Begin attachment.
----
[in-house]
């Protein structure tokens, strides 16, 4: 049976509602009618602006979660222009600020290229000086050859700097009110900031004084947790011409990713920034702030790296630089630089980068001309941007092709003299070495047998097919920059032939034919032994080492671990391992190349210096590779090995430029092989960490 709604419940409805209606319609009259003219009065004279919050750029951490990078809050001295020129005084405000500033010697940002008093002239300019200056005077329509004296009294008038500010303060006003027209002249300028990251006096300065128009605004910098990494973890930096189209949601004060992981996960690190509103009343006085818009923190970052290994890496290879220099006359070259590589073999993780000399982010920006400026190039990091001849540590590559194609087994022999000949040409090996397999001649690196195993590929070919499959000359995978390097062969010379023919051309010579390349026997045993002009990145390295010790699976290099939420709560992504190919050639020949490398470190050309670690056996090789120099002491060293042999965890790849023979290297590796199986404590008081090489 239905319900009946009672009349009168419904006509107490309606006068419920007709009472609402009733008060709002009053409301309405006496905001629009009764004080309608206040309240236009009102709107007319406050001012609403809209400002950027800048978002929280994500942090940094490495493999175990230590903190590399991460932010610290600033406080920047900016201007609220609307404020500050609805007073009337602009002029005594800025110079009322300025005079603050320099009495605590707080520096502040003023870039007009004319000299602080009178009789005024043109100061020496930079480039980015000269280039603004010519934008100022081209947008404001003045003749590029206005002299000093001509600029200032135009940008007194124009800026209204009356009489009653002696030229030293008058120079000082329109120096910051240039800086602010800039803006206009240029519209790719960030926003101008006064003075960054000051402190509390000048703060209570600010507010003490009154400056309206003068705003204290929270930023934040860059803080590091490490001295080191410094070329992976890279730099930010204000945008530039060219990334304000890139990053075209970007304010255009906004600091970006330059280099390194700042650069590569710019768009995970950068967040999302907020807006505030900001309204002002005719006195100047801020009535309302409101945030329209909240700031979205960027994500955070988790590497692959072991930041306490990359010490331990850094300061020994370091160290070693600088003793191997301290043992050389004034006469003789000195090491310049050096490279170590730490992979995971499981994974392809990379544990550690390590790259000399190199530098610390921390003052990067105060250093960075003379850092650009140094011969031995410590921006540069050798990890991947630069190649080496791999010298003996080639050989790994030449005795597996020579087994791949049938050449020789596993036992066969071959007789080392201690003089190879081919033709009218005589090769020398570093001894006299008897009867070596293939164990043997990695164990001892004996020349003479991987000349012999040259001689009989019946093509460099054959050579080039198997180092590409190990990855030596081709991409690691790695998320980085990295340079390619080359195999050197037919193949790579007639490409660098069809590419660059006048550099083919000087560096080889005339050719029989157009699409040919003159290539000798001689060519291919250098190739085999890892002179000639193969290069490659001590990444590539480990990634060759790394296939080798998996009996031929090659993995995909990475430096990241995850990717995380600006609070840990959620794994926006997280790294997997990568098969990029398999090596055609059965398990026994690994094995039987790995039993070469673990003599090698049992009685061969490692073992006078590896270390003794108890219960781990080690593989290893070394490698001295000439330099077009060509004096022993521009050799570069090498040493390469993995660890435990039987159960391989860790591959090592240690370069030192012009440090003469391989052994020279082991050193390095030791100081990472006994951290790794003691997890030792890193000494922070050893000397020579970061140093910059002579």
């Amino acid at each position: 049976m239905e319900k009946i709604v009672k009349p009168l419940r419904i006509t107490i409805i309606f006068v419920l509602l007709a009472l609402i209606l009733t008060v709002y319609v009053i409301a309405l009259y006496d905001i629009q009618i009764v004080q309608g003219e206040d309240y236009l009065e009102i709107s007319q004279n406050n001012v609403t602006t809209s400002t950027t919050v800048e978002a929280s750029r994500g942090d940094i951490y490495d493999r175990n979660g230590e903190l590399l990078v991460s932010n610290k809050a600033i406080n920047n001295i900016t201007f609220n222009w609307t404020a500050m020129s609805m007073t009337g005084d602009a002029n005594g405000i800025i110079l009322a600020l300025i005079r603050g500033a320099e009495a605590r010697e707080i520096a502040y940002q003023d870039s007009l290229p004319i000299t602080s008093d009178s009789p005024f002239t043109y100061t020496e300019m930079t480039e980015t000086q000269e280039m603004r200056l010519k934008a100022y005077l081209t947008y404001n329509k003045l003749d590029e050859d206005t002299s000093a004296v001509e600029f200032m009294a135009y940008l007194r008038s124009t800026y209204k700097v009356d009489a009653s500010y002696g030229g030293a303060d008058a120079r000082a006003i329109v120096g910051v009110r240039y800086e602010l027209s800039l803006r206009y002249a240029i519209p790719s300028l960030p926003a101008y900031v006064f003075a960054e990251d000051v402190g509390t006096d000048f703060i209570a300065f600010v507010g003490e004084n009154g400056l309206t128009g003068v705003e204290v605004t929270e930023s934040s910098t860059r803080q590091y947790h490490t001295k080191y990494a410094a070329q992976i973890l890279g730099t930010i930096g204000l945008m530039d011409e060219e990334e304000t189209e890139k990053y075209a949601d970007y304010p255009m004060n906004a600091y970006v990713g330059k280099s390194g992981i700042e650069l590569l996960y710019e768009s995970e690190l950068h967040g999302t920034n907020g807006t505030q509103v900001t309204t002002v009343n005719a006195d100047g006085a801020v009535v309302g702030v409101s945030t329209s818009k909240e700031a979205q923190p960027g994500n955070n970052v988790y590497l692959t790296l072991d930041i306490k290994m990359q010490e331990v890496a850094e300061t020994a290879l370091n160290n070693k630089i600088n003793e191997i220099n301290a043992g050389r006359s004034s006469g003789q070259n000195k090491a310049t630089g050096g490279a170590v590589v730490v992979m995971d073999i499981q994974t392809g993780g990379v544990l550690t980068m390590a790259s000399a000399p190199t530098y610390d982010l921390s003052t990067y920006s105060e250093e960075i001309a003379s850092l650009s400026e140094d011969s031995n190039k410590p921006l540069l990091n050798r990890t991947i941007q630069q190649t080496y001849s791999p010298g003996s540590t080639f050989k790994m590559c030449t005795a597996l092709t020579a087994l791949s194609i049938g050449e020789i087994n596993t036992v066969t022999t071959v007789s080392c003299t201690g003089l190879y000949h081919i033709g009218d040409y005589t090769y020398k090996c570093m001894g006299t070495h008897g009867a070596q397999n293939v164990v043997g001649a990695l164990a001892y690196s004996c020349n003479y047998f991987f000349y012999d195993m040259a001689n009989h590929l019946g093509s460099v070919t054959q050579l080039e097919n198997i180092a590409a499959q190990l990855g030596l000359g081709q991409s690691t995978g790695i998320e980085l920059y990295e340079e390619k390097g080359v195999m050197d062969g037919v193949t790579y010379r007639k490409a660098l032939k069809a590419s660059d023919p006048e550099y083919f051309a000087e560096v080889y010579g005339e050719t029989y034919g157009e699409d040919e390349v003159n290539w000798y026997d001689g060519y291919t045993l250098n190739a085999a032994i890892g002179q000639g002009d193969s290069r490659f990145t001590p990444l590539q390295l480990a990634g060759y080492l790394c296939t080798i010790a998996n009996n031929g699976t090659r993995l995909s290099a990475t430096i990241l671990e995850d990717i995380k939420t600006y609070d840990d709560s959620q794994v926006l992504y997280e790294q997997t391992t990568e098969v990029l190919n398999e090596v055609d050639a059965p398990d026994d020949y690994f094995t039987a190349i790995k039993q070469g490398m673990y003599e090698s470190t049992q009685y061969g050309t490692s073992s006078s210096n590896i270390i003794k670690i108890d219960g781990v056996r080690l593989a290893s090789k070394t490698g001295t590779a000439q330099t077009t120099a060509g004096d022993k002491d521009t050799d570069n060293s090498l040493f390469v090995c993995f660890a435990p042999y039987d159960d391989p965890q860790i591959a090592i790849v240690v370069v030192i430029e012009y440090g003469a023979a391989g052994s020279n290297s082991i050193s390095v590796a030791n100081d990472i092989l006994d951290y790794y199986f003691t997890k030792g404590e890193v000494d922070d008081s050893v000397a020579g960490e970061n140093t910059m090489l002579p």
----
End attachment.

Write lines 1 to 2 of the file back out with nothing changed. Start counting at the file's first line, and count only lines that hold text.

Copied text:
[in-house]
């Protein structure tokens, strides 16, 4: 049976509602009618602006979660222009600020290229000086050859700097009110900031004084947790011409990713920034702030790296630089630089980068001309941007092709003299070495047998097919920059032939034919032994080492671990391992190349210096590779090995430029092989960490 709604419940409805209606319609009259003219009065004279919050750029951490990078809050001295020129005084405000500033010697940002008093002239300019200056005077329509004296009294008038500010303060006003027209002249300028990251006096300065128009605004910098990494973890930096189209949601004060992981996960690190509103009343006085818009923190970052290994890496290879220099006359070259590589073999993780000399982010920006400026190039990091001849540590590559194609087994022999000949040409090996397999001649690196195993590929070919499959000359995978390097062969010379023919051309010579390349026997045993002009990145390295010790699976290099939420709560992504190919050639020949490398470190050309670690056996090789120099002491060293042999965890790849023979290297590796199986404590008081090489 239905319900009946009672009349009168419904006509107490309606006068419920007709009472609402009733008060709002009053409301309405006496905001629009009764004080309608206040309240236009009102709107007319406050001012609403809209400002950027800048978002929280994500942090940094490495493999175990230590903190590399991460932010610290600033406080920047900016201007609220609307404020500050609805007073009337602009002029005594800025110079009322300025005079603050320099009495605590707080520096502040003023870039007009004319000299602080009178009789005024043109100061020496930079480039980015000269280039603004010519934008100022081209947008404001003045003749590029206005002299000093001509600029200032135009940008007194124009800026209204009356009489009653002696030229030293008058120079000082329109120096910051240039800086602010800039803006206009240029519209790719960030926003101008006064003075960054000051402190509390000048703060209570600010507010003490009154400056309206003068705003204290929270930023934040860059803080590091490490001295080191410094070329992976890279730099930010204000945008530039060219990334304000890139990053075209970007304010255009906004600091970006330059280099390194700042650069590569710019768009995970950068967040999302907020807006505030900001309204002002005719006195100047801020009535309302409101945030329209909240700031979205960027994500955070988790590497692959072991930041306490990359010490331990850094300061020994370091160290070693600088003793191997301290043992050389004034006469003789000195090491310049050096490279170590730490992979995971499981994974392809990379544990550690390590790259000399190199530098610390921390003052990067105060250093960075003379850092650009140094011969031995410590921006540069050798990890991947630069190649080496791999010298003996080639050989790994030449005795597996020579087994791949049938050449020789596993036992066969071959007789080392201690003089190879081919033709009218005589090769020398570093001894006299008897009867070596293939164990043997990695164990001892004996020349003479991987000349012999040259001689009989019946093509460099054959050579080039198997180092590409190990990855030596081709991409690691790695998320980085990295340079390619080359195999050197037919193949790579007639490409660098069809590419660059006048550099083919000087560096080889005339050719029989157009699409040919003159290539000798001689060519291919250098190739085999890892002179000639193969290069490659001590990444590539480990990634060759790394296939080798998996009996031929090659993995995909990475430096990241995850990717995380600006609070840990959620794994926006997280790294997997990568098969990029398999090596055609059965398990026994690994094995039987790995039993070469673990003599090698049992009685061969490692073992006078590896270390003794108890219960781990080690593989290893070394490698001295000439330099077009060509004096022993521009050799570069090498040493390469993995660890435990039987159960391989860790591959090592240690370069030192012009440090003469391989052994020279082991050193390095030791100081990472006994951290790794003691997890030792890193000494922070050893000397020579970061140093910059002579």